Less than two seconds covered the top four at the chequered flag as Hamilton ignored instructions from the Mercedes pit wall to up his pace in the closing laps. Daniel Ricciardo followed his Red Bull team mate home, with Ferrari’s Kimi Raikkonen taking sixth ahead of Force India’s Nico Hulkenberg and Sergio Perez. Williams’ Felipe Massa and McLaren’s Fernando Alonso completed the top ten.
The start saw the two Mercedes lead off the line, with Hamilton heading Rosberg, as Raikkonen passed Ricciardo for third. Things got worse for Red Bull as Verstappen, in sixth, ran out of room exiting Turn 1 and spun after making light contact with Hulkenberg.
That forced the team to switch the Dutchman to a one-stop strategy as he fell to last place, and would have its effect later on.
Hamilton and Rosberg moved clear until their first pit stops, respectively on the seventh and eighth laps, after which Hamilton led again but with Verstappen having risen to second ahead of Rosberg.
The German was then content to follow him for the next 12 laps before finally slicing by the Red Bull, with a closely-fought but crucial pass. After that he got the throttle down, cutting a 5.8s gap to Hamilton to 3.1s by the time they stopped again, on laps 28 and 29.
That was when Hamilton was forced to try to back up his team mate, as he needed him to finish fourth or worse, and the gap came down to less than a second thereafter as the outgoing champion did all he could to let Ferrari and Red Bull catch up.
When Ferrari kept Vettel out until lap 37 before switching him to supersoft tyres, when everyone else was running softs, the German suddenly became the dangerman.
He passed team mate Raikkonen for fifth on the 41st lap, then set out after Ricciardo, who was having a subdued run in fourth. He passed the Red Bull on lap 47, and that set up the final showdown.
On his worn softs – he had pitted on lap 21 – Verstappen just wasn’t able to get closer than within three seconds of Rosberg as Hamilton continued to lap at a relatively slow pace despite being implored – and at times directly told – to speed up by his Mercedes bosses.
Vettel eventually out-dragged Verstappen’s Red Bull on the 51st lap, and Hamilton, Rosberg and he then circulated nose to tail. They were having kittens at Mercedes, especially as Hamilton told them quite trenchantly that if he was losing the world championship he didn’t particularly care if he lost the race as well.
In the end, of course, he was never going to do that. He did everything that he could, and crossed the finish line 0.4s ahead after 55 laps to score his 10th win of the season, the 53rd of his career – and to lose his world title.
Rosberg kept his cool despite the pressure from Vettel, but said it had been tough.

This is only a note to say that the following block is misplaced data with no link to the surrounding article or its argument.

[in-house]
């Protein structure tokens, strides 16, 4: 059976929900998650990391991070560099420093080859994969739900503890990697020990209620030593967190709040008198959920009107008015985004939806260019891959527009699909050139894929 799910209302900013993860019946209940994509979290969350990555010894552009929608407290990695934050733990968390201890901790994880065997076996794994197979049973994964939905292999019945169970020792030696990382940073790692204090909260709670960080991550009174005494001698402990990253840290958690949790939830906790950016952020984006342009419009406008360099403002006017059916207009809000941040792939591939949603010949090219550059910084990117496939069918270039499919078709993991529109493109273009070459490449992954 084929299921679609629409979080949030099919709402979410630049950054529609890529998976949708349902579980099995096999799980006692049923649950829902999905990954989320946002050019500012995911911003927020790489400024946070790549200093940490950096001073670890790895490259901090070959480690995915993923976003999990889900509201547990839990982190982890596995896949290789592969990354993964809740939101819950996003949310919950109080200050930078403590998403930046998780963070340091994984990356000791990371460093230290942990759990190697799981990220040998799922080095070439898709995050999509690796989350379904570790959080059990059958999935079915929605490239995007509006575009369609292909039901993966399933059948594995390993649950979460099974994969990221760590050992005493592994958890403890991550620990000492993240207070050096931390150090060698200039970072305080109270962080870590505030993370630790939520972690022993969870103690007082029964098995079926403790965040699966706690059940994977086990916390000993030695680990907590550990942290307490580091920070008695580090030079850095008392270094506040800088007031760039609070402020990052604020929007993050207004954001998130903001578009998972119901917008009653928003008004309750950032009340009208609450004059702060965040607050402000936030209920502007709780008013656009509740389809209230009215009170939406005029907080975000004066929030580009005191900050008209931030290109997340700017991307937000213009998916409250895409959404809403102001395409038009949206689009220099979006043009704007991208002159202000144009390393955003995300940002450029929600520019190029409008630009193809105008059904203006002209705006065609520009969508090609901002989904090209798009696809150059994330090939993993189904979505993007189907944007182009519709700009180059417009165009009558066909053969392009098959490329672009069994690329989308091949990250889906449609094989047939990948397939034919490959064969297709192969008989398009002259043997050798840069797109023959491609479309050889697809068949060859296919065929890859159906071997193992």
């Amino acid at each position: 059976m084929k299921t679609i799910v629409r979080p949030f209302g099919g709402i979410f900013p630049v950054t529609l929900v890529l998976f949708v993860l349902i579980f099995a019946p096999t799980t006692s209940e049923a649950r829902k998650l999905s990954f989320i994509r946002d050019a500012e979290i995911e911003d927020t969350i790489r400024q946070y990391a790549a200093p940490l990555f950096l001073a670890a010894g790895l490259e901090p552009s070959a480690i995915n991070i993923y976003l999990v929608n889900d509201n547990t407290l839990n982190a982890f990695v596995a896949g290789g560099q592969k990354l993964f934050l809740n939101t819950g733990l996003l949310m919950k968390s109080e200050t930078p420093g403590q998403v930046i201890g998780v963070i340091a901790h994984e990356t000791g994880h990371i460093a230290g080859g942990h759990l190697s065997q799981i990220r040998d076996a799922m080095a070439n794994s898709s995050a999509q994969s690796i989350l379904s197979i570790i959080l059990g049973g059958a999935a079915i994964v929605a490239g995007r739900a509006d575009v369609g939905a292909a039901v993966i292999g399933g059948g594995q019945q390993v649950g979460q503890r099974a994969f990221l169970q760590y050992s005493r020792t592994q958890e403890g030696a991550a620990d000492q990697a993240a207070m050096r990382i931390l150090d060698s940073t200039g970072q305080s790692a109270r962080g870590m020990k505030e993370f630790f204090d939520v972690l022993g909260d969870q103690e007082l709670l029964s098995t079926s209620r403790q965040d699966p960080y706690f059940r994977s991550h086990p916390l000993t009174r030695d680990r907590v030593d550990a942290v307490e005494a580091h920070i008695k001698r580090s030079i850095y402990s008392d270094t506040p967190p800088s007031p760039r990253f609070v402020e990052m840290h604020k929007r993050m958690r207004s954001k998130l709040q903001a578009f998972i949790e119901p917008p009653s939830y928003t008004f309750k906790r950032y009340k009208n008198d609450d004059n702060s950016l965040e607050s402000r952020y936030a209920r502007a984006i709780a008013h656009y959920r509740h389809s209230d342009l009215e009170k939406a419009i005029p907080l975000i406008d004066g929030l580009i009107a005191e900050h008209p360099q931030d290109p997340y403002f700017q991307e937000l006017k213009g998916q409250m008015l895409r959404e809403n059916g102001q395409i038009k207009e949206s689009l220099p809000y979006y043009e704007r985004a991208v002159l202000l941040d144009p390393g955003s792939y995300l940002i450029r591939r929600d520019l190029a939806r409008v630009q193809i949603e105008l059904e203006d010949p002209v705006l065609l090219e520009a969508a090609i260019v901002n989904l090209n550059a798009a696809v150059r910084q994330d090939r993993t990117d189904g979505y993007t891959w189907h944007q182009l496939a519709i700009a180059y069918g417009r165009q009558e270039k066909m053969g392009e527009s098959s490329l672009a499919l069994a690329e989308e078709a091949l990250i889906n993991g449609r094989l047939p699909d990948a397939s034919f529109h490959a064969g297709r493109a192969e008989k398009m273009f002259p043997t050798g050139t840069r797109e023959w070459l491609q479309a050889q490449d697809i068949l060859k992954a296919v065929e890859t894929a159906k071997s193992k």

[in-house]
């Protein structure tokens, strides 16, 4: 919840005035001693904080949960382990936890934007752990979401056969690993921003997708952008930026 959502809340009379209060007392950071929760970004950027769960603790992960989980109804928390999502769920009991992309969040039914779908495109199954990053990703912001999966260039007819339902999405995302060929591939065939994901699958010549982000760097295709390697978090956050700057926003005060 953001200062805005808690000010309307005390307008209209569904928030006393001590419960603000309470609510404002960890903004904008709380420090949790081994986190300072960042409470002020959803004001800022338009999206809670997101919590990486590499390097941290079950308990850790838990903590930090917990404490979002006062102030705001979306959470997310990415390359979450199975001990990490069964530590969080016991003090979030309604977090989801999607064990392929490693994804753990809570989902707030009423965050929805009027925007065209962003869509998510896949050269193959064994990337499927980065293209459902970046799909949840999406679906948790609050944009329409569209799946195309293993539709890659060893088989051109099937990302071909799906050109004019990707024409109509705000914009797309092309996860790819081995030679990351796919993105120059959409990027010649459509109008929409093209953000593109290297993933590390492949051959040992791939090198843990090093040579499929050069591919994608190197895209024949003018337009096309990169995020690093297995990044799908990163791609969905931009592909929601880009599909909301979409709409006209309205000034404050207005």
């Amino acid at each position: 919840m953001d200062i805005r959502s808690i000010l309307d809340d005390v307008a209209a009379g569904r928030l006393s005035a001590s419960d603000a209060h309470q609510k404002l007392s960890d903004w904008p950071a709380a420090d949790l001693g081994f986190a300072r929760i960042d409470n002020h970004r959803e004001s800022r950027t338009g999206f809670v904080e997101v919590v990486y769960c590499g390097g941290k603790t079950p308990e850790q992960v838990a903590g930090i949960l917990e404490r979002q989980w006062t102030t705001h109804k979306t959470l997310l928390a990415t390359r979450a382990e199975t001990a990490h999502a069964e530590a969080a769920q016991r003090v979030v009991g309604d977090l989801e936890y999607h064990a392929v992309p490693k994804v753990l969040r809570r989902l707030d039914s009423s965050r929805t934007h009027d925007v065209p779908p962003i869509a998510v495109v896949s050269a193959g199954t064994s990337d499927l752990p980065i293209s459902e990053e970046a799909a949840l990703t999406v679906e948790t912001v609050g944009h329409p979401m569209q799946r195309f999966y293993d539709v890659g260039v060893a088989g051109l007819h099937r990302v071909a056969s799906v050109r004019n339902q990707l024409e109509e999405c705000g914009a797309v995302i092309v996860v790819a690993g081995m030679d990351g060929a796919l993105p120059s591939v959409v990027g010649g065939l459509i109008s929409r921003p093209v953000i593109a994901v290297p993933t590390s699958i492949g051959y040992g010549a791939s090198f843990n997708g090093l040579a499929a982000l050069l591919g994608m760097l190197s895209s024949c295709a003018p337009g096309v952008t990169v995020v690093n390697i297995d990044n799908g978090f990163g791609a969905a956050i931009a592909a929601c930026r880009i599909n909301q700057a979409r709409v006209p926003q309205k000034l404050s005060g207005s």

“That definitely wasn’t the most enjoyable race I’ve ever had!” he admitted. “With Max early on, and then with these guys coming at the end, it definitely wasn’t fun. I’m just really glad it’s over!”
For Vettel, third was a decent way to finish the season, with Verstappen taking fourth from his team mate and the distant Raikkonen.
Hulkenberg took a fine seventh for Force India, and with team mate Sergio Perez eighth Force India easily secured their fourth position in the constructors’ stakes. But Perez only just got home ahead of the fighting Williams of Felipe Massa, who signed off on his F1 career by maintaining his record of scoring points in each Abu Dhabi Grand Prix in which he has competed, and Fernando Alonso, who took the final point for McLaren.
Alonso’s team mate Jenson Button was in contention for points in his final Grand Prix, until a right-front suspension failure put him out after a heavy kerb contact. He was joined in retirement by the Toro Rossos of Daniil Kvyat and Carlos Sainz, Williams’ Valtteri Bottas and Renault’s Kevin Magnussen.
Outside of the points, Romain Grosjean led outgoing Haas team mate Esteban Gutierrez home in 11th and 12th after a race-long fight, as an equally intense intra-team fight between Esteban Ocon and Pascal Wehrlein ended in the Frenchman’s favour after they had a brief collision. Likewise, Marcus Ericsson narrowly led home Sauber partner Felipe Nasr in 15th and 16th, as Jolyon Palmer was the final finisher, penalised five seconds after a collision with Sainz.
Afterwards, Hamilton shook hands with the man who has taken his crown, and they hugged on the podium.
“Winning the championships is a great feeling, Hamilton said as he congratulated his team mate, “and I’m looking forward to fighting with him for it again next year.”
Rosberg, meanwhile, looked forward to celebrating with his father Keke and mother Sina, and did so in the moment with his wife Vivian, on the greatest day of his racing career. It would, he admitted, take some time before it really sank in.